The requisition date, which is the time within which the purchaser has to examine the title, and complete all other searches. It is generally set for 15 days to one month before the closing date of the transaction. Before this date, it is the purchaser’s responsibility to do a number of searches to ensure that there are no problems with the property. These are usually handled by the purchaser’s lawyer, and include things such as searching the registered ownership of the property with the land registry, checking that the property complies with zoning regulations, and searching for any outstanding municipal work orders.
The closing arrangements and completion date is when all relevant documents are exchanged by the parties’ lawyers and the sale is finalized. This is the date that the seller must give vacant possession of the property to the purchaser.
Most Agreements also establish a number of conditions and any special arrangements they are agreeing to. Common conditions include:
- That the buyer’s entire offer to purchase the home is conditional on the seller being the legal and registered owner of the property,
- If the buyer’s lawyer discovers any problems while doing the various document searches, the buyer must send a letter to the seller’s lawyer before the requisition deadline explaining the problem. If the seller is unable to fix the problem, then the entire agreement may come to an end unless the buyer chooses to take the property with the particular defect,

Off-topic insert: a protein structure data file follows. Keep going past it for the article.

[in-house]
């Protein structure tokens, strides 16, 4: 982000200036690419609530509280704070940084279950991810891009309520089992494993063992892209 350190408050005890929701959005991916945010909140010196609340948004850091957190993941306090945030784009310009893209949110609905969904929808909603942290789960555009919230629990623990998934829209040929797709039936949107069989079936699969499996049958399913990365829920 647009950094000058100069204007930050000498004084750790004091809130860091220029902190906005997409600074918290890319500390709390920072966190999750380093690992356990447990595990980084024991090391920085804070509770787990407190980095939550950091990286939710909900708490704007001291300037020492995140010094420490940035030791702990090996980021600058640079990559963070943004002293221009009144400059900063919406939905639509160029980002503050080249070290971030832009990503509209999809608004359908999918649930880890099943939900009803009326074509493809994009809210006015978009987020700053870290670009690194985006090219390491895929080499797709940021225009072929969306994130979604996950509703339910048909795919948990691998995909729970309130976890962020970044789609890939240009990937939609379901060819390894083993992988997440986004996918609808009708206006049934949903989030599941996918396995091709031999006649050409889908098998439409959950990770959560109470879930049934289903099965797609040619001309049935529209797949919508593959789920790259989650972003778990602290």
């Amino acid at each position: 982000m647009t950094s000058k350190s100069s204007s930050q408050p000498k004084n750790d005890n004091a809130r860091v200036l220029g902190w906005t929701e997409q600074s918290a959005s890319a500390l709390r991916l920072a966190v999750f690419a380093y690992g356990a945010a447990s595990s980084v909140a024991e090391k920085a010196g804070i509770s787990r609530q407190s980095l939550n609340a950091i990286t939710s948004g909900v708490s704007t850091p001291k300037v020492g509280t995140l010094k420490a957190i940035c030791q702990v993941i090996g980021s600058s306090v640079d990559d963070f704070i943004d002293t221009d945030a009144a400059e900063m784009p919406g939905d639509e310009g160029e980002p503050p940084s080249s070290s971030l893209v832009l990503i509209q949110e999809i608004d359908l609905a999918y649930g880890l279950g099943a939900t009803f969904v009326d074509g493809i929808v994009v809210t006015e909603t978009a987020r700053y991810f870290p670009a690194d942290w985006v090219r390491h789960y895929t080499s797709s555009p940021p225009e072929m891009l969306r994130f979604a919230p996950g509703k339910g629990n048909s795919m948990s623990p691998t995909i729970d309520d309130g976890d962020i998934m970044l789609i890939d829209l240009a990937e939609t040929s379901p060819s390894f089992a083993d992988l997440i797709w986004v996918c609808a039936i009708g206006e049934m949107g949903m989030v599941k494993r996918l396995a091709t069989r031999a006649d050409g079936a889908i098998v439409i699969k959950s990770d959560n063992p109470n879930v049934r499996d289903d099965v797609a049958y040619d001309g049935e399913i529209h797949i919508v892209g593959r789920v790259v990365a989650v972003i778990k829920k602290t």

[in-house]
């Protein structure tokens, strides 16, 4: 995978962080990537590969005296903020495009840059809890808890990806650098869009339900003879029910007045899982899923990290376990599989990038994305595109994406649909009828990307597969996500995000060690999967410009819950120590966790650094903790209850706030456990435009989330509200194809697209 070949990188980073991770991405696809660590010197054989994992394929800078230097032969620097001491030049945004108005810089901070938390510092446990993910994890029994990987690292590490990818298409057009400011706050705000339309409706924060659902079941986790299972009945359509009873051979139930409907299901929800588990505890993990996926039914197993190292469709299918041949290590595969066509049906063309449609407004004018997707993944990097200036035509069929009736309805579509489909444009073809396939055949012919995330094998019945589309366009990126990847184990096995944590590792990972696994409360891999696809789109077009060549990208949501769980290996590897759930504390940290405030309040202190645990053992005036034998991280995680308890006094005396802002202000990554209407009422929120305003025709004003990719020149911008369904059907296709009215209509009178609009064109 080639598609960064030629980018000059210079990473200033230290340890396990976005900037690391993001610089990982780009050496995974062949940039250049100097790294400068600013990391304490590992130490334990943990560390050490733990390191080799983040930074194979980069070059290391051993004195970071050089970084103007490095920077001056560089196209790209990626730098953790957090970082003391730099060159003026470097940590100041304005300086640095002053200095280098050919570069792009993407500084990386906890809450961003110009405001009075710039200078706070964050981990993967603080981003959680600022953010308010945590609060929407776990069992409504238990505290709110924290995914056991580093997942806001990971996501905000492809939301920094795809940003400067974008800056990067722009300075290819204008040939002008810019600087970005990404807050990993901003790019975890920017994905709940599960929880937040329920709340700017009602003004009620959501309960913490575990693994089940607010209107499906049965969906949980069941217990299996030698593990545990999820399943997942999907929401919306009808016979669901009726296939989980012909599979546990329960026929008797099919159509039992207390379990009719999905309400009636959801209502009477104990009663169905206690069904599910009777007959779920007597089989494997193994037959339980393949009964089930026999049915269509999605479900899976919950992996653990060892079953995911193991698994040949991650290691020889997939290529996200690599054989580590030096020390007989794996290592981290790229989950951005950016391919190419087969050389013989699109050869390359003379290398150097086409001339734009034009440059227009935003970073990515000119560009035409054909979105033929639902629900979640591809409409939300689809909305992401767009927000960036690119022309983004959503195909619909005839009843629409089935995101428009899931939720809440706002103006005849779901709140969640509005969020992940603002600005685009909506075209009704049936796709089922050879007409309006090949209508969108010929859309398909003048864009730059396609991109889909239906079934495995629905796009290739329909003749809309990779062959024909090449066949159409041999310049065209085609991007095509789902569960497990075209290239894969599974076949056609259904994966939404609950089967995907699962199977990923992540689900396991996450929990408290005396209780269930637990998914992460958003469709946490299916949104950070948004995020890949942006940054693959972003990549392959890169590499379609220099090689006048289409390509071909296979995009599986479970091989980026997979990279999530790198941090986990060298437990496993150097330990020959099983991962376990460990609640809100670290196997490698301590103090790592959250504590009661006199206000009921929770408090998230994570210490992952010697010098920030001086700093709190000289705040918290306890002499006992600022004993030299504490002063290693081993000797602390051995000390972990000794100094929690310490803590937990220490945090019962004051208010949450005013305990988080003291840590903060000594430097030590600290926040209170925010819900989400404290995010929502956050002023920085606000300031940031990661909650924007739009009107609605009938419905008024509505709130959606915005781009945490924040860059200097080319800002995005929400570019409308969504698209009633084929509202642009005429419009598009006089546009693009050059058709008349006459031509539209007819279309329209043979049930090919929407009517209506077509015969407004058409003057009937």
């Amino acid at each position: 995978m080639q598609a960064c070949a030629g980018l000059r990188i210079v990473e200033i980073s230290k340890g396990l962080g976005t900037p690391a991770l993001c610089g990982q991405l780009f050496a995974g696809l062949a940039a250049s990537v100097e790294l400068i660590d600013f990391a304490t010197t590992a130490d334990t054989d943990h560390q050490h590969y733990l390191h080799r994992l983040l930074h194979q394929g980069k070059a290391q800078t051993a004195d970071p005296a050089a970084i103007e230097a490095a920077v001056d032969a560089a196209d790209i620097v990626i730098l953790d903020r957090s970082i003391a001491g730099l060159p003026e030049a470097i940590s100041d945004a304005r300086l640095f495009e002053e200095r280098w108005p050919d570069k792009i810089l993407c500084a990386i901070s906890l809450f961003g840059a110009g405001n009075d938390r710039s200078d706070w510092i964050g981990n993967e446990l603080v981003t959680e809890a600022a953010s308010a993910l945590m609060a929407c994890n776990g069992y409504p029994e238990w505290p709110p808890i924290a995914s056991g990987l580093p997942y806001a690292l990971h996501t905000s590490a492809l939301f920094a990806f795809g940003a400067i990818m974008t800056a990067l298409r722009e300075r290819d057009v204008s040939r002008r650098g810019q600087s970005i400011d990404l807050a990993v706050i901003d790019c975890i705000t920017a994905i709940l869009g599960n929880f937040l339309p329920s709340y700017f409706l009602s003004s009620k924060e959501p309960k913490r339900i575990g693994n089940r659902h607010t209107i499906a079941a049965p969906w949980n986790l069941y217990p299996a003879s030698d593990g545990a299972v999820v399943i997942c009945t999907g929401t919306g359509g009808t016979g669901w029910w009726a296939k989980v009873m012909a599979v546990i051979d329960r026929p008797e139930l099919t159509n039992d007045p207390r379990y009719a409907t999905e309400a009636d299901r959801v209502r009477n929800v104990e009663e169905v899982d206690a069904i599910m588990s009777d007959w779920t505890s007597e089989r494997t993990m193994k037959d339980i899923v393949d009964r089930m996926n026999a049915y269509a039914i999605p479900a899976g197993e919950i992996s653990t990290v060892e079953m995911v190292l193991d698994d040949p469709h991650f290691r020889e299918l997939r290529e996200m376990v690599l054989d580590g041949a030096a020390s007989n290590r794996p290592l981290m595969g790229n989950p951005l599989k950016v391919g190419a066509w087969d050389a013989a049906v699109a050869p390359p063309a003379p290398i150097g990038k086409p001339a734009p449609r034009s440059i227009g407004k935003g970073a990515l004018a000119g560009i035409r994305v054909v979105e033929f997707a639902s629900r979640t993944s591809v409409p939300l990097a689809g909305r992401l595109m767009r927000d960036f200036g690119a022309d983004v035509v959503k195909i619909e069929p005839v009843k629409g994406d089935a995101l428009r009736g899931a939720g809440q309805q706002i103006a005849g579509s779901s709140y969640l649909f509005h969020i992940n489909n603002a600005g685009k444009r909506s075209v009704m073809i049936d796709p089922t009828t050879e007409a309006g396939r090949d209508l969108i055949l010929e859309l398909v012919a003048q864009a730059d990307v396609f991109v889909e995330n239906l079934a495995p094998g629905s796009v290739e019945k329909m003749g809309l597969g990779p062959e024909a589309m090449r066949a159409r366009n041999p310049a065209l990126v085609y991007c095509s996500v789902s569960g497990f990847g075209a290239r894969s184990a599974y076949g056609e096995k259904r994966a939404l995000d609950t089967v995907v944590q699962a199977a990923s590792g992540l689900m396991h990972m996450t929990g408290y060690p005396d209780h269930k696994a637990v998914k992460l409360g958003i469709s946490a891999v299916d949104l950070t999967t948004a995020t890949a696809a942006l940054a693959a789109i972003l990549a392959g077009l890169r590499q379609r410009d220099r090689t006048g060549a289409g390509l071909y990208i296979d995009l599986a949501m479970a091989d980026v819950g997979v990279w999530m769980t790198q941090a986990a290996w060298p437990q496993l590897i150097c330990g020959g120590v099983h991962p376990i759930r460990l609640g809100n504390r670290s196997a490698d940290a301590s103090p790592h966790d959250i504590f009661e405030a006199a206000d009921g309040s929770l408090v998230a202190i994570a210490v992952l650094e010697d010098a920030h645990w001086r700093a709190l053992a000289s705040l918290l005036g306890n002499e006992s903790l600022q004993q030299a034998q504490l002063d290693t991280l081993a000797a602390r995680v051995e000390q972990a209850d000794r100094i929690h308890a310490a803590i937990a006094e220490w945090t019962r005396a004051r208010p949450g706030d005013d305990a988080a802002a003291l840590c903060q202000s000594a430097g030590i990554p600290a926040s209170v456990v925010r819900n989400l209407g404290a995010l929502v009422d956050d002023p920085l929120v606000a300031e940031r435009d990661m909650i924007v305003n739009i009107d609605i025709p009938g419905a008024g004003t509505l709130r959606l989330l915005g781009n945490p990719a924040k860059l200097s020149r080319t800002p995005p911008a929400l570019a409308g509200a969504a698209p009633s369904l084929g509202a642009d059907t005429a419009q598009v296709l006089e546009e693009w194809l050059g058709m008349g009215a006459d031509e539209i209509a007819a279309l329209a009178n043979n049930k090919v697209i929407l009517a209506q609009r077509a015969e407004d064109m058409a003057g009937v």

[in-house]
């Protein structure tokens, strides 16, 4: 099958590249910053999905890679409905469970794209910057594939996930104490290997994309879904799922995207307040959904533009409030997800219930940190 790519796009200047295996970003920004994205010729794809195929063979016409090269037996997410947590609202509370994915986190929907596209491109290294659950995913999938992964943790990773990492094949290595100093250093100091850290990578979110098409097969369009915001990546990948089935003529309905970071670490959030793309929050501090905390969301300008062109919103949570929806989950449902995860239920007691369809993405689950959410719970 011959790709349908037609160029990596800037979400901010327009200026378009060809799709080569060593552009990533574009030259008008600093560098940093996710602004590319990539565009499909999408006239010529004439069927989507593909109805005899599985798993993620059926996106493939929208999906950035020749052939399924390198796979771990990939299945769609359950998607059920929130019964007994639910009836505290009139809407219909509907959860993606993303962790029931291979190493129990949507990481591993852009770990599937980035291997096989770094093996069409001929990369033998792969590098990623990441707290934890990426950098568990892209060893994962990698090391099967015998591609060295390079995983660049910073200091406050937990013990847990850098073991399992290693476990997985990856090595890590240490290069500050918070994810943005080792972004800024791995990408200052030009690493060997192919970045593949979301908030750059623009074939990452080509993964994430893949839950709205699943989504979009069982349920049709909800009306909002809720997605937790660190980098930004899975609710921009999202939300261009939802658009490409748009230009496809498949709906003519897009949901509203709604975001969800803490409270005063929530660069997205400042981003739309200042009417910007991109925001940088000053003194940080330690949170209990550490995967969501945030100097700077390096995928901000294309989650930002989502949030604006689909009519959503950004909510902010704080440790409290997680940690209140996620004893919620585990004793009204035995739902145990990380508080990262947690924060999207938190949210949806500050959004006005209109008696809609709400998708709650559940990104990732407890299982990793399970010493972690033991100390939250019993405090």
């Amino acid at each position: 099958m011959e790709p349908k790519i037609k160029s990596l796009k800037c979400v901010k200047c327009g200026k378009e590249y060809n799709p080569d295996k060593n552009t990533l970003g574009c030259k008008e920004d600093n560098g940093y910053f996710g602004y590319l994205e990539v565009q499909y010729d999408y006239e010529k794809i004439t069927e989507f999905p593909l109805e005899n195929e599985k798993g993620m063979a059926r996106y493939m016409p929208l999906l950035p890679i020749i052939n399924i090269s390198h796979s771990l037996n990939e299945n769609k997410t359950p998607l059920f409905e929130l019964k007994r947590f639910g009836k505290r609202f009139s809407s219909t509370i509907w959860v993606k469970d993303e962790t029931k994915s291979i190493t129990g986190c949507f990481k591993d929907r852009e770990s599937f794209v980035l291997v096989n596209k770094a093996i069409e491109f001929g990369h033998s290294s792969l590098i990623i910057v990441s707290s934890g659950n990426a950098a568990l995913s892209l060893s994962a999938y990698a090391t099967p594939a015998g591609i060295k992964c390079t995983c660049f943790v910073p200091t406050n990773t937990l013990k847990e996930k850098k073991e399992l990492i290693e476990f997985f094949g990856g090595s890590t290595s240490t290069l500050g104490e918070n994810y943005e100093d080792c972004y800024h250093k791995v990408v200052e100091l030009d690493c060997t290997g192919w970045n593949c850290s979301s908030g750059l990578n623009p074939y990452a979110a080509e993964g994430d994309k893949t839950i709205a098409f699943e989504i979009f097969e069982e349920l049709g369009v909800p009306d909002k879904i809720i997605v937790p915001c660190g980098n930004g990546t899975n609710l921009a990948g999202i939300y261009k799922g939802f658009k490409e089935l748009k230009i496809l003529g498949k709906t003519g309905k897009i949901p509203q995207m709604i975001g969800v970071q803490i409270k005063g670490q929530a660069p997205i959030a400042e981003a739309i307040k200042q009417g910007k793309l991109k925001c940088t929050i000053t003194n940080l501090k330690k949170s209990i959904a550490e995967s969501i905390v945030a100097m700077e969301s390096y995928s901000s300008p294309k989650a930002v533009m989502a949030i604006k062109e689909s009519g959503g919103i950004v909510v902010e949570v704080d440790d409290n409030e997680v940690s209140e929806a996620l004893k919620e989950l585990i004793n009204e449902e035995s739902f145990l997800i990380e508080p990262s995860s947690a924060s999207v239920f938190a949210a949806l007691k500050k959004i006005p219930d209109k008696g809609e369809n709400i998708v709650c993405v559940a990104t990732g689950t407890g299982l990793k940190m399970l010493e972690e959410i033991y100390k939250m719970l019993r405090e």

- That unless the buyer makes an objection in writing before the requisition date, the buyer cannot later complain about any defects in the seller’s ownership of the property. For this reason, it is very important for the buyer’s lawyer to perform all the necessary searches to ensure that there are no hidden problems that may arise at a later date,
- The buyer may agree to assume the seller’s existing mortgage, rather than arranging separate financing through a bank,
- That the agreement is conditional on the sale of the purchaser’s current home, or on the purchaser arranging financing,
- That the seller provide a survey of the property,
- In the case of a condominium purchase, that a Status Certificate be provided, and
- That the offer can be voided by the purchaser if problems are discovered during a home inspection.
The remaining clauses in the Agreement deal with a number of technical issues in relation to the future use of the property, the production of documents, insurance, the Planning Act, tax arrangements, adjustments, spousal consent, and other standard clauses. Your lawyer or real estate agent can provide a more detailed explanation of these terms.
Completing an Agreement of Purchase and Sale can be complicated and technical. Before the Agreement becomes final, it may get modified as the result of negotiations between the buyer and the seller, and counter-offers presented to the buyer by the seller. To be certain that you understand all the terms of the Agreement, it is best to have your Agreement reviewed by a lawyer before your purchase or sale of land is finalized. For more information on Agreements of Purchase and Sale, contact the Ontario Real Estate Association, or visit the Canadian Real Estate Association website at crea.ca.